BRUSSELS. Immigration and security, two topics that after theBrussels attack of recent days redesigns the agenda and debate of the heads of state and government. The attack on 17 October a few steps from the center of the Belgian capital, which cost the lives of two Swedish tourists, led Sweden to ask that the conclusions of the European Council summit scheduled for Thursday and Friday (26 and 27 September) raise the issue of repatriations for those who are not entitled to international protection.
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Abdesalem Lassaued, the Tunisian asylum seeker responsible for the ambush and then intercepted by the police, was on Belgian soil despite the denial of his asylum request. This prompted the Belgian Minister for Justice, Vincent Van Quickenborne, to resign. But the event also had repercussions at EU level.
“The terrorist attack in Belgium has created concern”, recognize European diplomatic sources. «No one wants to create an equation whereby “migrants=terrorists”, but what happened in Belgium is a sign of what exists» at a European level, namely «very serious shortcomings in the management of asylum seekers». For this reason, Sweden requests the inclusion of a paragraph on repatriations in the final declarations and relaunches the debate on internal cooperation between countries as a topic not only of security but also as an element of the management of flows of asylum seekers on EU soil.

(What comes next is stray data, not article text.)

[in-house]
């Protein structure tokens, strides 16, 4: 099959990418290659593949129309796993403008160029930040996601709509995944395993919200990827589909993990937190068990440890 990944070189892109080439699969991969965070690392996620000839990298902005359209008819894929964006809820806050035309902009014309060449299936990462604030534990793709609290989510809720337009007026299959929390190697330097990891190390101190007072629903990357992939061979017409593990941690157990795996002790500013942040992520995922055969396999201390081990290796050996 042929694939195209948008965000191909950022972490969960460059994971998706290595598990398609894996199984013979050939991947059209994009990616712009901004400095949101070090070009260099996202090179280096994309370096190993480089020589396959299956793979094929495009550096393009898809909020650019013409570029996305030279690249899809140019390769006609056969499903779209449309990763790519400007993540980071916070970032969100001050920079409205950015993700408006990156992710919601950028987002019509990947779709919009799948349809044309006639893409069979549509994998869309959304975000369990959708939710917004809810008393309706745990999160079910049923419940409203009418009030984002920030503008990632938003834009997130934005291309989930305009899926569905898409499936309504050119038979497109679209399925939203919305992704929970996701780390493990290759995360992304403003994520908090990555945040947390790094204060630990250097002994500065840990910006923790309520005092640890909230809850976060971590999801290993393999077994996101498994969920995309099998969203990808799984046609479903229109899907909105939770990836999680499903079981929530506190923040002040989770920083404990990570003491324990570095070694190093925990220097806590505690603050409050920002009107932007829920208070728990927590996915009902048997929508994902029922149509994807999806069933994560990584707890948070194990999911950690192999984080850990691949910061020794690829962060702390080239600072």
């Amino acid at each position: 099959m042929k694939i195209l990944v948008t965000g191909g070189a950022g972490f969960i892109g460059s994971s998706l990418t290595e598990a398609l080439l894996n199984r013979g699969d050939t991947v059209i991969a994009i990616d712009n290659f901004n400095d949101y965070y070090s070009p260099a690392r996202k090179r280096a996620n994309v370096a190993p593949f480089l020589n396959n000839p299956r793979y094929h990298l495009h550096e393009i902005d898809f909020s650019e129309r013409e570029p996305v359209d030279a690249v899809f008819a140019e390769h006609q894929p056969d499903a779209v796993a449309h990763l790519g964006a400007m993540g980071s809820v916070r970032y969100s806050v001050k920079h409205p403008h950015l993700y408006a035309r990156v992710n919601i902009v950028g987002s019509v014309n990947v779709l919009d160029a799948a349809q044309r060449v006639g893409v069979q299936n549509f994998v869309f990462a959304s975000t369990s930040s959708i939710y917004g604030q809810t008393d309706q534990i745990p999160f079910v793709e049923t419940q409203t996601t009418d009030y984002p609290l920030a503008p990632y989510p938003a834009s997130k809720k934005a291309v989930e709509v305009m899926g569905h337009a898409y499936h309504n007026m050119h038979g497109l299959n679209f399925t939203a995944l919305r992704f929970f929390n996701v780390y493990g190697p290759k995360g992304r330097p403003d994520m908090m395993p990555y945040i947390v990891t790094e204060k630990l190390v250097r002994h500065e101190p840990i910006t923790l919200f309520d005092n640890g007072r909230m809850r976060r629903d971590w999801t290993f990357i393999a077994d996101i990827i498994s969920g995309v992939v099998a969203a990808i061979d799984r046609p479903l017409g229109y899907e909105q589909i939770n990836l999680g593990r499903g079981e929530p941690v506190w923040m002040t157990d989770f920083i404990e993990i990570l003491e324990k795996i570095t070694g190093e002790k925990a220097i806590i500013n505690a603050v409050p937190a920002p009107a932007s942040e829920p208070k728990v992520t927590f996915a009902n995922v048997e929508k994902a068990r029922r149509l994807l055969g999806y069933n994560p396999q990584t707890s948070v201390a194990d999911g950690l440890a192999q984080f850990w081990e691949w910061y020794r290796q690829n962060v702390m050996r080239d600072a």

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The Swedish initiative does not encounter any particular opposition, the same sources assure. It is certainly well regarded by Italy, which focuses and insists on the so-called “external dimension” of migration policies. Reducing departures and therefore arrivals, together with return policies, are the two central elements of the Meloni government, which also finds a contribution from the President of the European Commission, Ursula von der Leyen. In the letter addressed to the Twenty-Seven in view of the leaders’ summit starting tomorrow, the German offers herself available to help the member states to “pool resources and capabilities within a common European Union system for returns”. The repatriation issue, with police cooperation between countries, therefore takes on a renewed centrality in the never simple debate on immigration.